Three prominent religious scholars -- Wallace Best, Tracy Fessenden and M. Cooper Harriss -- join us in a conversation about how the world of religion during the life and times of Langston Hughes (pictured), Billie Holiday and Ralph Ellison helps us better comprehend the meaning of their work.


Nine poets contribute ten poems celebrating jazz in poems as unique as the music itself

Short Fiction

In celebration of our upcoming 50th Short Fiction Contest, previous contest winners (dating to 2002) reflect on their own winning story, and how their lives have since unfolded.

The Joys of Jazz

In this edition, award winning radio producer Bob Hecht tells three stories; 1) on Charlie Christian, the first superstar of jazz guitar; 2) the poet Langston Hughes’ love of jazz music, and 3) a profile of the song “Strange Fruit”

On the Turntable

25 recently released jazz tunes that are worth listening to…including Bobo Stenson; Medeski, Martin and Wood; Muriel Grossman and Rudy Royston


Chick Corea, Rickie Lee Jones, Gary Giddins, Michael Cuscuna, Randy Brecker and Tom Piazza are among those responding to our question, "What are 3 or 4 of your favorite jazz recordings of the 1940's?"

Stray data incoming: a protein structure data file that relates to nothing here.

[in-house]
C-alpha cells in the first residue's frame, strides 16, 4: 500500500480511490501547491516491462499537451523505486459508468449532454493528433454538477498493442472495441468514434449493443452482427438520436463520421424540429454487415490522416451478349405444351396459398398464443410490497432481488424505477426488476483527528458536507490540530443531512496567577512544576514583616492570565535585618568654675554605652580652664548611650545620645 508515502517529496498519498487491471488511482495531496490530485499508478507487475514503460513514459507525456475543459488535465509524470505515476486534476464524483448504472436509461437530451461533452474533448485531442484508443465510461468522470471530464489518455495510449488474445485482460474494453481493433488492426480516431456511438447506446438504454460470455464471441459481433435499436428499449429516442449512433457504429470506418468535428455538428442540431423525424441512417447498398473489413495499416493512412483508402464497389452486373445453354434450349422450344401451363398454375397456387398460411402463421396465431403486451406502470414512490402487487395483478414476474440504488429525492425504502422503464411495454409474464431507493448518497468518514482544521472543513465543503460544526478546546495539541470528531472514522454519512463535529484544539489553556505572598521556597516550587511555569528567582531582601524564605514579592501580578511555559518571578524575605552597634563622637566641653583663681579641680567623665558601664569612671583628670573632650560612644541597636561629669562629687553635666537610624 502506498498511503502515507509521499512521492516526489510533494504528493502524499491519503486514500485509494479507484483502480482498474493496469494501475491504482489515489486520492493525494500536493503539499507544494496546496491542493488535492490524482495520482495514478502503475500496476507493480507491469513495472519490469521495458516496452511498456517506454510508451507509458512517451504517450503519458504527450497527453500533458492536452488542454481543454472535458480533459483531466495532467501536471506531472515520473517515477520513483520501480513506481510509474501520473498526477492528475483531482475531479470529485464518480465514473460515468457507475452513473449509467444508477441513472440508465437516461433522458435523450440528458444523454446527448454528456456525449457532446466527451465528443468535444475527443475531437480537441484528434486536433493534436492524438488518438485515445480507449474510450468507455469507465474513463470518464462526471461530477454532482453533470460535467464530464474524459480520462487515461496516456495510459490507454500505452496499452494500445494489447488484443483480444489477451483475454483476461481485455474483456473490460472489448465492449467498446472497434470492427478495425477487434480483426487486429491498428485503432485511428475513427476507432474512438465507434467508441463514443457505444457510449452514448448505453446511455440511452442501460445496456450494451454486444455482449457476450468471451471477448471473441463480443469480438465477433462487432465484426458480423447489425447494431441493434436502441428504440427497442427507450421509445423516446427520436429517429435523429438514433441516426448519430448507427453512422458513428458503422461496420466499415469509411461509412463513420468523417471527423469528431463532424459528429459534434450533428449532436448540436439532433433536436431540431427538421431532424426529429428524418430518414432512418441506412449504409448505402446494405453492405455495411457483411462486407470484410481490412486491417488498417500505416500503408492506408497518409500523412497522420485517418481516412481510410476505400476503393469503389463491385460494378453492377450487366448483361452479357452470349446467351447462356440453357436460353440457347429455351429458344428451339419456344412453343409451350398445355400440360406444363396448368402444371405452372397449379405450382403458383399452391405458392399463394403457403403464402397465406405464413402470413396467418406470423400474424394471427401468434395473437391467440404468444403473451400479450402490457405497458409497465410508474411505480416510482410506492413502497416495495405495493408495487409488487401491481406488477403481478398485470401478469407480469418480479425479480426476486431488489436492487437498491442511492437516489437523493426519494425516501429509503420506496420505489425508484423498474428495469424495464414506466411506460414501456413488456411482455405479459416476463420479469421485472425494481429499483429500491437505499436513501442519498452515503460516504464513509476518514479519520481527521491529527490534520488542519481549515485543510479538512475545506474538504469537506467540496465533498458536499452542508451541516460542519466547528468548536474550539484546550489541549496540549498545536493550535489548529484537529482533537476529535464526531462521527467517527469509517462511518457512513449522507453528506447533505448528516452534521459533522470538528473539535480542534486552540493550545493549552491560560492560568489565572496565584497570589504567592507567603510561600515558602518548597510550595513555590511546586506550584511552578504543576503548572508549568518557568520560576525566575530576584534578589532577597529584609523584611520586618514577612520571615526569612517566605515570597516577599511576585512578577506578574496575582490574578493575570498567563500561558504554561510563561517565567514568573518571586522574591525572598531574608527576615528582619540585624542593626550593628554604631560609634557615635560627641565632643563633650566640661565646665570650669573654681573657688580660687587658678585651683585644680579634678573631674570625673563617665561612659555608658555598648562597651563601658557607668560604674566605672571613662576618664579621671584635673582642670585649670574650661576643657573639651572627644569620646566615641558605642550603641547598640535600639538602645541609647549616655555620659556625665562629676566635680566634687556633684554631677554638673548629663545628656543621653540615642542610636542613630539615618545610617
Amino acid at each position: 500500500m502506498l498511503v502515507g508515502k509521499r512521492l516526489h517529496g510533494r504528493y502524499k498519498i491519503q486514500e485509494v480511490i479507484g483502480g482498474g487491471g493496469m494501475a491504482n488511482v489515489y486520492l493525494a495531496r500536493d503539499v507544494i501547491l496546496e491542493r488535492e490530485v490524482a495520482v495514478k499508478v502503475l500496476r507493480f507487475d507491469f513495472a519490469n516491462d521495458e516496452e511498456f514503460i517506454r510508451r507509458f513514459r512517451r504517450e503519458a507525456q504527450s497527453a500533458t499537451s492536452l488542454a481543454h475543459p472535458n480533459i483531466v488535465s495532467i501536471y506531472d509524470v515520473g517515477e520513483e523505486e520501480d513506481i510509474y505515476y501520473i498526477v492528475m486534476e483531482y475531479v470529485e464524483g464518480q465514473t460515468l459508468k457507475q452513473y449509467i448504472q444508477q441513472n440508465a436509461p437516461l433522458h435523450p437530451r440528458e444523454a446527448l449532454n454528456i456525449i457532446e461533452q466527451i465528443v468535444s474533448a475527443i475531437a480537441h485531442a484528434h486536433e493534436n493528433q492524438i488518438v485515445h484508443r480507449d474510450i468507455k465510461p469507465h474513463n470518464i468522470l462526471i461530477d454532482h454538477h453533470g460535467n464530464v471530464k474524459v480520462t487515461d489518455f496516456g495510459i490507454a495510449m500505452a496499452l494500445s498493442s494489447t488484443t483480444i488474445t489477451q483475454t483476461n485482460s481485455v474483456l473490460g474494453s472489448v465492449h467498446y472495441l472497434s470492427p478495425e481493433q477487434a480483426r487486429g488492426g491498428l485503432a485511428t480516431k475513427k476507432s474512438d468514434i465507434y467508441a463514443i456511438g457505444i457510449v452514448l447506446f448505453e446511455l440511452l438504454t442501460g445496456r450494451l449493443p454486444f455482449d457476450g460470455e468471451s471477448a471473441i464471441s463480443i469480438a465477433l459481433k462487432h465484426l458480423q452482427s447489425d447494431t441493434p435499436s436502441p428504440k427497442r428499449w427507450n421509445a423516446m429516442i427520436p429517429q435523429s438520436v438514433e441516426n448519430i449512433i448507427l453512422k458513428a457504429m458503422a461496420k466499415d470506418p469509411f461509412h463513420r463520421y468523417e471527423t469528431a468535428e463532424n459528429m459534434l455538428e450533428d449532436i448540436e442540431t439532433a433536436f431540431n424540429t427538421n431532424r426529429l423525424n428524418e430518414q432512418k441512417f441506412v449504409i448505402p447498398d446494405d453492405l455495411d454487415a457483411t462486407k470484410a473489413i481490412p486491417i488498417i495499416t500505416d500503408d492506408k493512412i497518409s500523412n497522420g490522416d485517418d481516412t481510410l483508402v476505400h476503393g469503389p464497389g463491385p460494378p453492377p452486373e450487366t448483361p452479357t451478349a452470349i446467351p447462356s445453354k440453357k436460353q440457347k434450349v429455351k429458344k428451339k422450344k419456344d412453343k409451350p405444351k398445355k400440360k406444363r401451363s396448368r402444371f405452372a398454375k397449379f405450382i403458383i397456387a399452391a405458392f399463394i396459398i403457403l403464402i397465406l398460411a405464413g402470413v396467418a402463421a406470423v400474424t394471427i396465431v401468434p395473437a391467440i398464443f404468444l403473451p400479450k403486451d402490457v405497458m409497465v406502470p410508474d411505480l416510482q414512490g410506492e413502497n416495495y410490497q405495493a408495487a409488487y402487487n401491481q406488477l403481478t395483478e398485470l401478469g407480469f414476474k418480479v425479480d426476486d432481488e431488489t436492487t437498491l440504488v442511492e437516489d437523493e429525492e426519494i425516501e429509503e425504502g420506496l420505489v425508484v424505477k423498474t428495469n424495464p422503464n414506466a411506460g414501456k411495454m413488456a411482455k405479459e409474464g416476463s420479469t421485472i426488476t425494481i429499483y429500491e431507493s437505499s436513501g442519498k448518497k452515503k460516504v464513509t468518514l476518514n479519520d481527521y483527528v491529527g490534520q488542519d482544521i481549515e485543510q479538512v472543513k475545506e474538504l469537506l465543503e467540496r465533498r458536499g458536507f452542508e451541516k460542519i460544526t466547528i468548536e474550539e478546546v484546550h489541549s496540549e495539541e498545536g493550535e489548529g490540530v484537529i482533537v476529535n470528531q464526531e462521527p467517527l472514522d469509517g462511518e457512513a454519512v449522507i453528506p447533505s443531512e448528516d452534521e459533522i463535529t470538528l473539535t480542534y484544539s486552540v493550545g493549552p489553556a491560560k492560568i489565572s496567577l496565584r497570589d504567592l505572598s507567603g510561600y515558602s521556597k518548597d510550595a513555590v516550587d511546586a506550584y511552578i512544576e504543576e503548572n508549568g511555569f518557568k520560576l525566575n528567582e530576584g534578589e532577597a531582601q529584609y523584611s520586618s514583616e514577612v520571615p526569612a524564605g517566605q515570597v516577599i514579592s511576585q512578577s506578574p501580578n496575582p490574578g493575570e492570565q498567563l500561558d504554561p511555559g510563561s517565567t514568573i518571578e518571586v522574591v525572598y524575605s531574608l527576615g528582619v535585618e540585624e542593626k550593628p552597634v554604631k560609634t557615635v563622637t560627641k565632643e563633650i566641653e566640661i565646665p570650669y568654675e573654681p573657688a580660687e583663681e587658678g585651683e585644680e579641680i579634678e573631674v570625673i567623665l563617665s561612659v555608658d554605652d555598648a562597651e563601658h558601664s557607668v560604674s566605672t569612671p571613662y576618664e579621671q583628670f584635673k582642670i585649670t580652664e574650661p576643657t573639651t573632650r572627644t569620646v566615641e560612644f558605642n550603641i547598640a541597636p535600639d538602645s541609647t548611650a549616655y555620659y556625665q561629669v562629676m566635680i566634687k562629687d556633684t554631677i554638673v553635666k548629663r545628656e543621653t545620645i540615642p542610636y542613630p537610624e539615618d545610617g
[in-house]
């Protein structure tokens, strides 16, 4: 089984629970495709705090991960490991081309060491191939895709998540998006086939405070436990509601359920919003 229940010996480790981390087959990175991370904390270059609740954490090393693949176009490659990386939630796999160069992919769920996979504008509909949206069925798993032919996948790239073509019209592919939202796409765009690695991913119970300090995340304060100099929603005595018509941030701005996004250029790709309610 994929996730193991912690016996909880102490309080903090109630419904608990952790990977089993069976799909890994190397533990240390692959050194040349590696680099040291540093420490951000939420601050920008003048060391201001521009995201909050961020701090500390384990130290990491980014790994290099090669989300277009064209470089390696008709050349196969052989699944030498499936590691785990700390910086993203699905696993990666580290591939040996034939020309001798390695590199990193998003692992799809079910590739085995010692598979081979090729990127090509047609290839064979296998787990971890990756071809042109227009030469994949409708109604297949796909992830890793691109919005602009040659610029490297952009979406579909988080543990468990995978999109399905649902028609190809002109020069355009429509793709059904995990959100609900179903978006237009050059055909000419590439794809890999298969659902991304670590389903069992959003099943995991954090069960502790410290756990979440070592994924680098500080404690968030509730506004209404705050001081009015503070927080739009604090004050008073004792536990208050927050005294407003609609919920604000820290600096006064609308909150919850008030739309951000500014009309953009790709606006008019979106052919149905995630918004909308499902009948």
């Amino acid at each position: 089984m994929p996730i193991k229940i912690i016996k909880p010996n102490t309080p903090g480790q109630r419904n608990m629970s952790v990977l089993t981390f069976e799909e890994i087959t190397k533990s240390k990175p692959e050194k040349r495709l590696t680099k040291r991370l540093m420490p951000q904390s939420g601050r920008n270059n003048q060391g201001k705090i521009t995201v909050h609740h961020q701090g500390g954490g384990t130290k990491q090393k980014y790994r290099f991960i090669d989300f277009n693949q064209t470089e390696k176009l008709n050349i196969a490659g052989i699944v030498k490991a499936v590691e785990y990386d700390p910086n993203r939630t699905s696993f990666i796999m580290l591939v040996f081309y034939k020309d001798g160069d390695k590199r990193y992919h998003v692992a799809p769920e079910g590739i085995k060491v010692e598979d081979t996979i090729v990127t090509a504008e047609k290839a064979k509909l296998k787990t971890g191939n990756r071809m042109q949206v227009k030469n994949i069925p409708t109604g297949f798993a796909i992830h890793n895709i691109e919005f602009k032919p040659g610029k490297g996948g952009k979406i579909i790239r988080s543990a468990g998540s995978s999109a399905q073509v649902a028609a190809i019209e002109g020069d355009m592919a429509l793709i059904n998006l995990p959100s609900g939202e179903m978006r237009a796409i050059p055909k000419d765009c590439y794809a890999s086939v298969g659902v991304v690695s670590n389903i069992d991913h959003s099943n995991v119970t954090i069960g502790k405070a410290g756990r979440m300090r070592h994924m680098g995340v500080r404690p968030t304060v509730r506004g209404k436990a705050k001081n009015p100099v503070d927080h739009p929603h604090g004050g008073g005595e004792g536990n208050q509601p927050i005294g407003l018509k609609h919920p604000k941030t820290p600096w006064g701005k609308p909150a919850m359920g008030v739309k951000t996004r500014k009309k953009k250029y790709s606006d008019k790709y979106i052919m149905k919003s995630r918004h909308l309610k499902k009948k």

"Billie Holiday" -- a poem (with collage) by Steve Dalachinsky

Coming Soon

Thomas Brothers, Duke University professor of music and author of two essential biographies of Louis Armstrong, is interviewed about his new book, HELP! The Beatles, Duke Ellington, and the Magic of Collaboration; also, Spelman College President Mary Schmidt Campbell, author of An American Odyssey: The Life and Work of Romare Bearden, in a conversation about the brilliant 20th Century artist

In the previous issue

This issue features an interview with Bing Crosby biographer Gary Giddins; a collection of poetry devoted to the World War II era; and a new edition of “Reminiscing in Tempo,” in which the question “What are 3 or 4 of your favorite jazz recordings of the 1940’s” is posed to Rickie Lee Jones, Chick Corea, Tom Piazza and others.